Eat your words sm

It’s time for more fun with idioms!

There are a handful of English idioms that use words and terminology from the world of food; most of which have nothing to do with gastronomy or comestibles in any way. If you regularly read this blog, you have certainly come across one or more of the following sayings before. Here is what we were meaning by them.

 

We can start with the egg category:

To have egg on one’s face

Conspicuous embarrassment caused by one’s own indiscretion or faux pas.

To lay an egg

To fail wretchedly.

To walk on eggs

To act with extreme caution.

 

Eat your words

To accept publicly that you were wrong about something you said.

Hard to swallow

If something that someone says is hard to swallow, it is difficult to believe. I found her story rather hard to swallow.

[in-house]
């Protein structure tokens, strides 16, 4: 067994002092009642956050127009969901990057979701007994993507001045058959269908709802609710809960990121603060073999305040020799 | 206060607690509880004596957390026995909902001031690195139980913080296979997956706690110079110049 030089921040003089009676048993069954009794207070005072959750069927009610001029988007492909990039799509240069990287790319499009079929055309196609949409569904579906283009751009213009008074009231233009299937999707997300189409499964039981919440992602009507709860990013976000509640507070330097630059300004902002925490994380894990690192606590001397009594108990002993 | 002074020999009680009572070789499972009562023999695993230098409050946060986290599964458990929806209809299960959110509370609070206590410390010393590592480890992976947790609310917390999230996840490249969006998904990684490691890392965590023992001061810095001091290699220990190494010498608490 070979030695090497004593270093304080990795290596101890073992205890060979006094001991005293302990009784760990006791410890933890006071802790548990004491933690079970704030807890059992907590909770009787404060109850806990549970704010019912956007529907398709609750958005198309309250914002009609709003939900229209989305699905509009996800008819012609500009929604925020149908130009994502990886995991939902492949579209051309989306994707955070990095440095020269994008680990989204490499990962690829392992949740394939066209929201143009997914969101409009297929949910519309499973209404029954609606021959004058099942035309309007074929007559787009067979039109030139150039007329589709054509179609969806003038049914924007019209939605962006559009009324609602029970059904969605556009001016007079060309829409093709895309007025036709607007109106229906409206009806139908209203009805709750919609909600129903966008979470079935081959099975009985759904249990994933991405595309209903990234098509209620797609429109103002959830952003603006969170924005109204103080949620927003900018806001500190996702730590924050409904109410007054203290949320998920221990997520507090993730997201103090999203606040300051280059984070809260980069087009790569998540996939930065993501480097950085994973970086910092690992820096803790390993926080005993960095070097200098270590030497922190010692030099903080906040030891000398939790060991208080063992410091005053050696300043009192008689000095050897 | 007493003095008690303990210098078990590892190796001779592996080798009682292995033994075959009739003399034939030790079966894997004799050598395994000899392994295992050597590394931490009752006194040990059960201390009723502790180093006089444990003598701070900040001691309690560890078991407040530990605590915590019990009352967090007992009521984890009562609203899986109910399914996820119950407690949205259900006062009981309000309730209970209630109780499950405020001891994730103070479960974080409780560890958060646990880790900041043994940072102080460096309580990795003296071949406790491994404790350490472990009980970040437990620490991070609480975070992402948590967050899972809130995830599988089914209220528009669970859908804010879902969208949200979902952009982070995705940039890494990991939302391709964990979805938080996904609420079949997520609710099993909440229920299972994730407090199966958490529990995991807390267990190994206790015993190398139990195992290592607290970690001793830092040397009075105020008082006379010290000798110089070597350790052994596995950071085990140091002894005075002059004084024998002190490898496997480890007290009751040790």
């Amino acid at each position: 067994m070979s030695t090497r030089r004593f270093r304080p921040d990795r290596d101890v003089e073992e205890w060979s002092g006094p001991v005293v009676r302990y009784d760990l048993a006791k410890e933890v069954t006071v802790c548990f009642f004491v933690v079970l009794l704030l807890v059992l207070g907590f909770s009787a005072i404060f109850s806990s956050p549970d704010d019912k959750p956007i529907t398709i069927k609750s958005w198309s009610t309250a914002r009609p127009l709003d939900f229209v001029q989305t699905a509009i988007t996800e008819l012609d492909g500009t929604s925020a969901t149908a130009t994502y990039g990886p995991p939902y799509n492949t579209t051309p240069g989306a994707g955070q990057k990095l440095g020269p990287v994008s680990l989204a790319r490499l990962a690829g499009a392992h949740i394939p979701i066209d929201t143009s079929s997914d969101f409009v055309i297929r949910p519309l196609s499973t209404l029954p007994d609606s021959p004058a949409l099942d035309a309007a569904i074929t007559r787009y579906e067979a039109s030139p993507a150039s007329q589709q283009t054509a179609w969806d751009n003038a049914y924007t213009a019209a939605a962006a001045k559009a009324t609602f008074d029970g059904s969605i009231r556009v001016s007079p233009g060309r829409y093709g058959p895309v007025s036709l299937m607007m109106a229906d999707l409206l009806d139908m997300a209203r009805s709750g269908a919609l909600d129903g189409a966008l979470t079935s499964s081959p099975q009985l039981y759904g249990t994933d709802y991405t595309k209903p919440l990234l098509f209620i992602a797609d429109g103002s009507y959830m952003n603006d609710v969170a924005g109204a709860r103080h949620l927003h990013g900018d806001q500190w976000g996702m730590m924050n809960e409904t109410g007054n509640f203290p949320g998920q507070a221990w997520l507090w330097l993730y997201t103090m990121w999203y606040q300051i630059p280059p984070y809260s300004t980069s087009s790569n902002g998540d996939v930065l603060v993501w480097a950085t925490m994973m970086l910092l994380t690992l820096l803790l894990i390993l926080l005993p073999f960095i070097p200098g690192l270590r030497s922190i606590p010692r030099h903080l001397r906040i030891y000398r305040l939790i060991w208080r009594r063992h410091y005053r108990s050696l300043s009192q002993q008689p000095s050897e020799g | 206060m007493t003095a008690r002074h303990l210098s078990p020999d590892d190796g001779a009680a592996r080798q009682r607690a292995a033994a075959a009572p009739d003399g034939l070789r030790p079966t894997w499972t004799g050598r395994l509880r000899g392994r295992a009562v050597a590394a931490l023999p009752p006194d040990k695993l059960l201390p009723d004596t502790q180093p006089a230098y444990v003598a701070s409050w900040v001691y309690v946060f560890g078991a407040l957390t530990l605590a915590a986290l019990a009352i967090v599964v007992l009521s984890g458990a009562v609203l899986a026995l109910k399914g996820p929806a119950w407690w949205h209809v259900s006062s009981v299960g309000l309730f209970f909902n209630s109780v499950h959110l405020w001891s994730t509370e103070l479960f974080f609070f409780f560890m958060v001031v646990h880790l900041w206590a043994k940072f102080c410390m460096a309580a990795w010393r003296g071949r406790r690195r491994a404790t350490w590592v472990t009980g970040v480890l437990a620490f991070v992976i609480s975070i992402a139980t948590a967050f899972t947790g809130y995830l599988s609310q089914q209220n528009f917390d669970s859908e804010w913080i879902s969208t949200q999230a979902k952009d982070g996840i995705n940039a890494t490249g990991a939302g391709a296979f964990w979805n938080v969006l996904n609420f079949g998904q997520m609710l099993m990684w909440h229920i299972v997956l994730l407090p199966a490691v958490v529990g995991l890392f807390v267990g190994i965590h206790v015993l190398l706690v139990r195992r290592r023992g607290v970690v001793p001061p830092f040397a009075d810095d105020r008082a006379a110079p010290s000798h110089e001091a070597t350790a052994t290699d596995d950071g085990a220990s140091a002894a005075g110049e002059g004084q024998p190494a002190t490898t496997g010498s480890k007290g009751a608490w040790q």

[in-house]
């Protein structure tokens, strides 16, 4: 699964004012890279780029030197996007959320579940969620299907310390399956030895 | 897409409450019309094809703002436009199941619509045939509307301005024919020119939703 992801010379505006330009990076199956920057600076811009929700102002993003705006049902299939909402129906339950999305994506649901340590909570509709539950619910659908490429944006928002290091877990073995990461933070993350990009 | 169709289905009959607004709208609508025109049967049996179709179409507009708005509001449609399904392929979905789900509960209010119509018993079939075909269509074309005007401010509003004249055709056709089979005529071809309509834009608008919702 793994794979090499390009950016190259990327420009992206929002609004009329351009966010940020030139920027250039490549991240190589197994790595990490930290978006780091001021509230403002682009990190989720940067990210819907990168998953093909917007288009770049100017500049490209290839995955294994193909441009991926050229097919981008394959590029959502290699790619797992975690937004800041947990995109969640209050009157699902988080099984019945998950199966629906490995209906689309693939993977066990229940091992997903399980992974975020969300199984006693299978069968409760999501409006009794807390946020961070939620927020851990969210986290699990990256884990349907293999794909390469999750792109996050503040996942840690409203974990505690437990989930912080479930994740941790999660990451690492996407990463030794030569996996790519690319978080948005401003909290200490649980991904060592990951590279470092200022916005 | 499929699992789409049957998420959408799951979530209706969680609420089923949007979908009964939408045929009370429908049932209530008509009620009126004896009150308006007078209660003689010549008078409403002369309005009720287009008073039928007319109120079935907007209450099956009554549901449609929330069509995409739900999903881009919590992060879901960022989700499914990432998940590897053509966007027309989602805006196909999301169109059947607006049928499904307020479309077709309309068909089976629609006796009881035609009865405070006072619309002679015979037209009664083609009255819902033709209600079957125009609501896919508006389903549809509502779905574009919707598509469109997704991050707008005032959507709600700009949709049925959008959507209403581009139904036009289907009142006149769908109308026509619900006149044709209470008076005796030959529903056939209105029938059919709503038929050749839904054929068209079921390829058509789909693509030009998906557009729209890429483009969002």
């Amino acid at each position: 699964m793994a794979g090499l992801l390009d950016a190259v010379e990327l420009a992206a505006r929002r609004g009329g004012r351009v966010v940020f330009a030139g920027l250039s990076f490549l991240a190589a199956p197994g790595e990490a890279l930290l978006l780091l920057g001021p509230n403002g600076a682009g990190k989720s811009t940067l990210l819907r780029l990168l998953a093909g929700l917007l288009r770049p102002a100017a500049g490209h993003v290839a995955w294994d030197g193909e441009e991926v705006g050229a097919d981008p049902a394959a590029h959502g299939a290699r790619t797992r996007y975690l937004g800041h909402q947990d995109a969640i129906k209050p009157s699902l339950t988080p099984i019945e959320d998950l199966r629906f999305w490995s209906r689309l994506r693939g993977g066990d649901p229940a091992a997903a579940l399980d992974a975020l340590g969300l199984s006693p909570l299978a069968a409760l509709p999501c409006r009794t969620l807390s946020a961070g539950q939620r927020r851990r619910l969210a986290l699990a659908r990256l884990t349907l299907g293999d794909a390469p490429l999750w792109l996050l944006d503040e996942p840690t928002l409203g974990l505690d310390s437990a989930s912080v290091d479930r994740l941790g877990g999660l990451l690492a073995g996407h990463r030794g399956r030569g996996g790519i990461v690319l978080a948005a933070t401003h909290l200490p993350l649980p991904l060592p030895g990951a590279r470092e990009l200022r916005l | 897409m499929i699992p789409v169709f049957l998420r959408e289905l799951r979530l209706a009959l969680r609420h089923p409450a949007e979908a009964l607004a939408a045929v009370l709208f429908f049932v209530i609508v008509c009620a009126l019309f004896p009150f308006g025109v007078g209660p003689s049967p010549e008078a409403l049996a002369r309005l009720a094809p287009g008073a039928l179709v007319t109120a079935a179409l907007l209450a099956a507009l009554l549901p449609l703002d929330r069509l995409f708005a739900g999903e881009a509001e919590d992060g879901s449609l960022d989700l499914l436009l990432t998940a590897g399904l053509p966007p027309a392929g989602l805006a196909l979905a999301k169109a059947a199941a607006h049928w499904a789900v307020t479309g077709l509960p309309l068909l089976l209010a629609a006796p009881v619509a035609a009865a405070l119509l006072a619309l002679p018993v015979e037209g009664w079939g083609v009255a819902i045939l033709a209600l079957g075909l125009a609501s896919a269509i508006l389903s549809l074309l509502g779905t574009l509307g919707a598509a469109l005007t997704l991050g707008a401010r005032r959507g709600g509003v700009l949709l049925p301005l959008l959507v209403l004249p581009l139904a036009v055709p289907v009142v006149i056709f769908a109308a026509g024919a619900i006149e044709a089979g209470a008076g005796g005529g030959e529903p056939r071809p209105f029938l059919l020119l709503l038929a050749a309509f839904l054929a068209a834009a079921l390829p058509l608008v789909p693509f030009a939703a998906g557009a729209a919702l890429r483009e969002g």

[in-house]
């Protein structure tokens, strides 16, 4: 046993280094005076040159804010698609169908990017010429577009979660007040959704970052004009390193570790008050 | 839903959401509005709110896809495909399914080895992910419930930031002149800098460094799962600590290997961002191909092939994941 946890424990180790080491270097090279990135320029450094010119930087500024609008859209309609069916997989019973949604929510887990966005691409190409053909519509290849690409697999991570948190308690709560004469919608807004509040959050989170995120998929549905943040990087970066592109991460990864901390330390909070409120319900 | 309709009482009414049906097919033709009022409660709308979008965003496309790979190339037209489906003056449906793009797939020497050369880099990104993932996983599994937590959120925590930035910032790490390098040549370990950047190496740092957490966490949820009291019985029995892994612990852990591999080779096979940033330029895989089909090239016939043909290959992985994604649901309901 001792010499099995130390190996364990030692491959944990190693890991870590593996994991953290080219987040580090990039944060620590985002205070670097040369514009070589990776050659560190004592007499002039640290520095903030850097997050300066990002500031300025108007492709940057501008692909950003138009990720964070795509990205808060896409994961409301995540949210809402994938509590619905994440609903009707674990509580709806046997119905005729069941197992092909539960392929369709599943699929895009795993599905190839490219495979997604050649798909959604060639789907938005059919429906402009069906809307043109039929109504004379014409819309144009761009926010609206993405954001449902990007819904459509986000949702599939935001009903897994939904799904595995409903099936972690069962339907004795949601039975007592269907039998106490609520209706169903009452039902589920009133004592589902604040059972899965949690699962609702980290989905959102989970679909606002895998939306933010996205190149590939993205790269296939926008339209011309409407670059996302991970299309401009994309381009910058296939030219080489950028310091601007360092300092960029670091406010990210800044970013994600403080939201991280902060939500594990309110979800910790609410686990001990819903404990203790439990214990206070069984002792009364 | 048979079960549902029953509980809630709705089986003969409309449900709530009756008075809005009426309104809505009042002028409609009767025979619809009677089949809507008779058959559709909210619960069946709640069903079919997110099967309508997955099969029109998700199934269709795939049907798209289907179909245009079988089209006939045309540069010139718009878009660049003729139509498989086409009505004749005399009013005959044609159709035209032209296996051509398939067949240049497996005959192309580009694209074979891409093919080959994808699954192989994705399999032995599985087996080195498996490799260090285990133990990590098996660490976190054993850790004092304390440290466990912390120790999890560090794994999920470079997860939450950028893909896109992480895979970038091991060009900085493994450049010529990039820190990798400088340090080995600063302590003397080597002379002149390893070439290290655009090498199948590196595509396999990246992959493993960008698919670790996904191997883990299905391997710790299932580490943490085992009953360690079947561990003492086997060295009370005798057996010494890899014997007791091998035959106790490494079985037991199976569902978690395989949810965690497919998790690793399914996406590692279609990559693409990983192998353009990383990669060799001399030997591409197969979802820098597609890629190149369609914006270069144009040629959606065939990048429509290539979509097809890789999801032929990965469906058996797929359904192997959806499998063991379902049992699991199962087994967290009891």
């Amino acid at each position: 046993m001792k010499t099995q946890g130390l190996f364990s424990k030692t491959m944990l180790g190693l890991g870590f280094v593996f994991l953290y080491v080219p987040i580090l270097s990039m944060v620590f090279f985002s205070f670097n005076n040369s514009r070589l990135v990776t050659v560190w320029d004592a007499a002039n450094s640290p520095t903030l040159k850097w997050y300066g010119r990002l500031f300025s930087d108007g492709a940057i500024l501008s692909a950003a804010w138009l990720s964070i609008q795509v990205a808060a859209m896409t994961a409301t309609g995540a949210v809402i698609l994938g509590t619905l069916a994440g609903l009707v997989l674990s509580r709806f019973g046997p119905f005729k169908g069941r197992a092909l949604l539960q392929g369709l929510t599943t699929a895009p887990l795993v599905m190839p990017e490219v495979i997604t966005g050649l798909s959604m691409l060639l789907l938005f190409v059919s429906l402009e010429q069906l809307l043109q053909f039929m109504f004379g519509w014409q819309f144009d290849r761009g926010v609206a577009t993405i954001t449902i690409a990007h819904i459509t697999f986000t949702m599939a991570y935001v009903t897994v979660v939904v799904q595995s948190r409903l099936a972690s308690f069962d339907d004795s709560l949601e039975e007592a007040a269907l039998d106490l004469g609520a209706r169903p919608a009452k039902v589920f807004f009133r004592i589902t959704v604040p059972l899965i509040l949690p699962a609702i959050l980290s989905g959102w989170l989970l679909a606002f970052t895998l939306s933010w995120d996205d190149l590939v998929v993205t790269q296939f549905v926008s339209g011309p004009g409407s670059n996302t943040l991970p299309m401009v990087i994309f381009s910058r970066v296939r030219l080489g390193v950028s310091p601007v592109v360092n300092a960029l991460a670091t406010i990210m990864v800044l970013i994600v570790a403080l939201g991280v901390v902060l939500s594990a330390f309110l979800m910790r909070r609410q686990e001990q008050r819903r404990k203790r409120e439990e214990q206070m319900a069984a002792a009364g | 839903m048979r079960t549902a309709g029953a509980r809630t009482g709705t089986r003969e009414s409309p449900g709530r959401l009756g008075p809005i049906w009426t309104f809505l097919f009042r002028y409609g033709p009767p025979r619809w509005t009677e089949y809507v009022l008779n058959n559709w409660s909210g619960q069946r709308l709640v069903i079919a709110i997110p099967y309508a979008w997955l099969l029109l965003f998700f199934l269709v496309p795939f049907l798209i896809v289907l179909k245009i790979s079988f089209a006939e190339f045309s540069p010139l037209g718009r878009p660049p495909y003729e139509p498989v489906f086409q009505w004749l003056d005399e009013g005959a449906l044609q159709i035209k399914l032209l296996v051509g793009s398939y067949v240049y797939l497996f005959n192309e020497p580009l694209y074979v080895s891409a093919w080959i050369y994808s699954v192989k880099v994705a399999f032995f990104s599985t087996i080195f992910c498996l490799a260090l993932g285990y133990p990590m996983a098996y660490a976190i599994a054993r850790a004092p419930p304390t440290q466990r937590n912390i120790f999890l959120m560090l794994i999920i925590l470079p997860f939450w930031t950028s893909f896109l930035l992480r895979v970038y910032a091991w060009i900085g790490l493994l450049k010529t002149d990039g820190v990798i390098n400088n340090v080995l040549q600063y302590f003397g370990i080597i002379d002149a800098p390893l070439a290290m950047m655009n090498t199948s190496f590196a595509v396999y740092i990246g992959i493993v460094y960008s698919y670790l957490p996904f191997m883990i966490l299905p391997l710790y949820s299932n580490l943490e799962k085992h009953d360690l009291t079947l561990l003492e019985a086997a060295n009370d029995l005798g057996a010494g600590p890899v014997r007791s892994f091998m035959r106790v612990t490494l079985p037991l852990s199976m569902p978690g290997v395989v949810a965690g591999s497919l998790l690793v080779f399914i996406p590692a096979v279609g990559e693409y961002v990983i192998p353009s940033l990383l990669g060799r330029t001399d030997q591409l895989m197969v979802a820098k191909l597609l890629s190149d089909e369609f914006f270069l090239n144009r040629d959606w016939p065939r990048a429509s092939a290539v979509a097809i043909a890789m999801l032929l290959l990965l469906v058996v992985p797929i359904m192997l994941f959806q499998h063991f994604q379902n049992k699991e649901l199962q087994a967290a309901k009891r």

Take with a grain of salt

To listen to a story or an explanation with considerable doubt. You must take anything she says with a grain of salt. She doesn’t always tell the truth.

Cream of the crop

The best of all. These three students are very bright. They are the cream of the crop in their class.

The upper crust

The highest social class or group; especially : the highest circle of the upper class

Easy as pie

Very easy

Bread and butter

  1. Means of support; livelihood.
  2. The essential sustaining element or elements; the mainstay: “As ever, politics, vulgarity and sentimentality were the bread and butter of the Academy Awards” (David Ansen).

In a nutshell

In a few words; concisely: Just give me the facts in a nutshell.

Not my cup of tea

  1. Something that one excels in or enjoys: Opera is not my cup of tea.
  2. A matter to be reckoned or dealt with: Recreational sport is relaxing. Professional sport is another cup of tea altogether.

 

Sources:

http://www.merriam-webster.com

http://www.usingenglish.com

http://thefreedictionary.com